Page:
Just read a post by Seth Godin which touches on something that I have been experiencing the last few weeks. He opens his post with the comment:
It’s not always the stories that we tell to prospects and consumers that matter. It’s often the stories we tell ourselves.
I have long believed that what we believe and what we think will have an impact on our experiences in a very real and tangible way. However you see it, the way we think about something affects our experience of it. There are different takes on that ranging from us having a different experience of something mainly because our mood or frame of mind is not conducive to any other experience to our ability to literally summon a particular result as a result of a creative ability we all possess.
Godin reckons there are three types of people who don’t have the right mindset when it comes to self-perception and perception of the market and your business:
A belief that they deserve more attention. That their product or their service is so good and so beneficial and so fairly priced that the story they tell and the way they tell it shouldn’t matter. I don’t think this is arrogance… I think it is a natural byproduct of hard work and high pressure.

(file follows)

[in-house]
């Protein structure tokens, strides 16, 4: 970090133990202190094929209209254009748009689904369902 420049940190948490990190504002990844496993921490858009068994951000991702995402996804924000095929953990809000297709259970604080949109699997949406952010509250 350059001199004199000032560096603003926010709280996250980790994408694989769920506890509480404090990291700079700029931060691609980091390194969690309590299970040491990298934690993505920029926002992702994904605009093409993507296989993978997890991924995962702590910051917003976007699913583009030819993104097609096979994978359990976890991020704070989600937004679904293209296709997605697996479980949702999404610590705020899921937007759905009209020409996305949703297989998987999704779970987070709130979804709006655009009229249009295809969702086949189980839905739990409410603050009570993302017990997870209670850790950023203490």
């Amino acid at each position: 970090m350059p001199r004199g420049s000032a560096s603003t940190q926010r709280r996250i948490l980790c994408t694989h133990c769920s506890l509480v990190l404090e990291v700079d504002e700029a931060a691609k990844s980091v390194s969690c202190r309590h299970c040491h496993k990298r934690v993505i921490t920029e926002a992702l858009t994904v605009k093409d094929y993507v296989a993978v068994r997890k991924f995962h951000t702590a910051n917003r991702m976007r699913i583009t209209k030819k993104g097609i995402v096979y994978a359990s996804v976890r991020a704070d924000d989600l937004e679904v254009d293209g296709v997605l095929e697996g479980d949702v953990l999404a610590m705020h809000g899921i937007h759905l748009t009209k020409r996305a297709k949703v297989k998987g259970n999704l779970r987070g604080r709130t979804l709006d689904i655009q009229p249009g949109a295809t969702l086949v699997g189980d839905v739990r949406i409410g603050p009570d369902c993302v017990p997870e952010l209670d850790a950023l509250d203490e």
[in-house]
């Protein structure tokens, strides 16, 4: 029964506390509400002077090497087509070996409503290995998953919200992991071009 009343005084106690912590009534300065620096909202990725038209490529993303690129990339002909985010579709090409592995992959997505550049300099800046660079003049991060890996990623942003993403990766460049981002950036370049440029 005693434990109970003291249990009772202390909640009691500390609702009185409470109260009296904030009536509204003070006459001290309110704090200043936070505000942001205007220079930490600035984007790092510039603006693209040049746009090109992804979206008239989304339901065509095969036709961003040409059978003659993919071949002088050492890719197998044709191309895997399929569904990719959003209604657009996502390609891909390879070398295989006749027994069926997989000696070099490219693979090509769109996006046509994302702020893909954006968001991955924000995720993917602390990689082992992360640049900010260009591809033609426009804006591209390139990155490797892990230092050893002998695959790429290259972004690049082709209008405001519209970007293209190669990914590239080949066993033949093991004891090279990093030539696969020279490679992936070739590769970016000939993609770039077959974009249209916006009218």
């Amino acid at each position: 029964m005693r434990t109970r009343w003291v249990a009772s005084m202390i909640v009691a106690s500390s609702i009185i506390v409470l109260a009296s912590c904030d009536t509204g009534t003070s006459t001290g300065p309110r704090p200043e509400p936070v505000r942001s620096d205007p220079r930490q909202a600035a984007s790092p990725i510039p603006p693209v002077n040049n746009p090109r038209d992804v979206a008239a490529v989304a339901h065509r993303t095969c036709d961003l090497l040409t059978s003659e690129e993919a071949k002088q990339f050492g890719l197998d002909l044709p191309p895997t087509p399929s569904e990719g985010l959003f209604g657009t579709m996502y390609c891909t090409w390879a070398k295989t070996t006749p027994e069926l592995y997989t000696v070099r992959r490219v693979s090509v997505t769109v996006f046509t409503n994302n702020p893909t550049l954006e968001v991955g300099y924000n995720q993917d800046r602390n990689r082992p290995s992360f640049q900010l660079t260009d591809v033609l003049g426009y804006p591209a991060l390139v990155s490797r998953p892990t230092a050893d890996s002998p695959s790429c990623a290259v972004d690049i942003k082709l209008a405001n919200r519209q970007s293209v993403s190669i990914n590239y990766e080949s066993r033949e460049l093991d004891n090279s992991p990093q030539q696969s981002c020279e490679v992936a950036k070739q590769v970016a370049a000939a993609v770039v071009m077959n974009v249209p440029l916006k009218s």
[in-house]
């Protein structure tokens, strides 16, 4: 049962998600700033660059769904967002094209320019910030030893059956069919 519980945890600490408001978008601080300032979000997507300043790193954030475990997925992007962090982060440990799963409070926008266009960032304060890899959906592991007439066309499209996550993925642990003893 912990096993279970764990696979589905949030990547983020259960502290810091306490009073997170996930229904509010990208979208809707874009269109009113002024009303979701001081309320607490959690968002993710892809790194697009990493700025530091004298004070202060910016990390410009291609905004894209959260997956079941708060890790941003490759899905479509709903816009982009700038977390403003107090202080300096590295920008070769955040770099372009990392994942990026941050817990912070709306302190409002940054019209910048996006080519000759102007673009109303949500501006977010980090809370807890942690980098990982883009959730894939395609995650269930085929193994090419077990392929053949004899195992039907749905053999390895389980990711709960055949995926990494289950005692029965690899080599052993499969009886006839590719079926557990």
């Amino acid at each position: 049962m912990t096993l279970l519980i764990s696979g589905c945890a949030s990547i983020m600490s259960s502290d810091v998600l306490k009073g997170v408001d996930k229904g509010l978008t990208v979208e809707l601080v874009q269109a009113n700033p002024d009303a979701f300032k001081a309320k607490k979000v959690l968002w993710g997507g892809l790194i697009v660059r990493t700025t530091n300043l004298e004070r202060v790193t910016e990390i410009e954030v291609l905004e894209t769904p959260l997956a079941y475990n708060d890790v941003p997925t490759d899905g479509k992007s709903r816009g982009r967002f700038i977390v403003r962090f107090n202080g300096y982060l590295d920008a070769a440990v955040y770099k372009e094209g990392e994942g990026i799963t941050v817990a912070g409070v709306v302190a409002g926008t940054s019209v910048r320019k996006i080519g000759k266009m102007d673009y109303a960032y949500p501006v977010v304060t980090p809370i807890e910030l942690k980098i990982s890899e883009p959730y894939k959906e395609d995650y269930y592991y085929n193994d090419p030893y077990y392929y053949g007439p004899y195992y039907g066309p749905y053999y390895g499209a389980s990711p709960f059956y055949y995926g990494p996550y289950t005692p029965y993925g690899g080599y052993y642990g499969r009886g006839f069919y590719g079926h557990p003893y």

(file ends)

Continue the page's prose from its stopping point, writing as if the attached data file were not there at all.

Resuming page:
A lack of authenticity. This is almost the flip side of the first, but, surprisingly, it often shows up at the same time. This is the feeling that you don’t have to tell the truth, that it’s "just marketing." Talk to someone at a company on a mission–Southwest or JetBlue or Acumen Fund and you’ll hear the same story, told with desire and belief and honesty. These are people on a mission to really do something. Contrast that with someone who wants to know the ROI on a monthly basis from a blog–they’re busy doing the math, not living the story.
The third trait, which shows up a bit less often, is the marketer who doesn’t believe that she deserves success. This is the self-critical marketer who is being brutally honest–and is frustrated at the state of her market and of her product. The obvious but often difficult solution is to either change the product, change the story or get a new gig. The wrong but most common response is to just be frustrated.
What I am wondering is how to achieve that right mix of humility, confidence and optimism to begin to manifest the kinds of returns you would like to see manifest in your experience of the market or your business or your everyday life? Could the solution be to "fake it till you make it"? The key ingredients seem to be confidence in your approach or message and the humility to accept that it is what you have to offer others that will carry you to that tipping point Malcolm Gladwell talks about.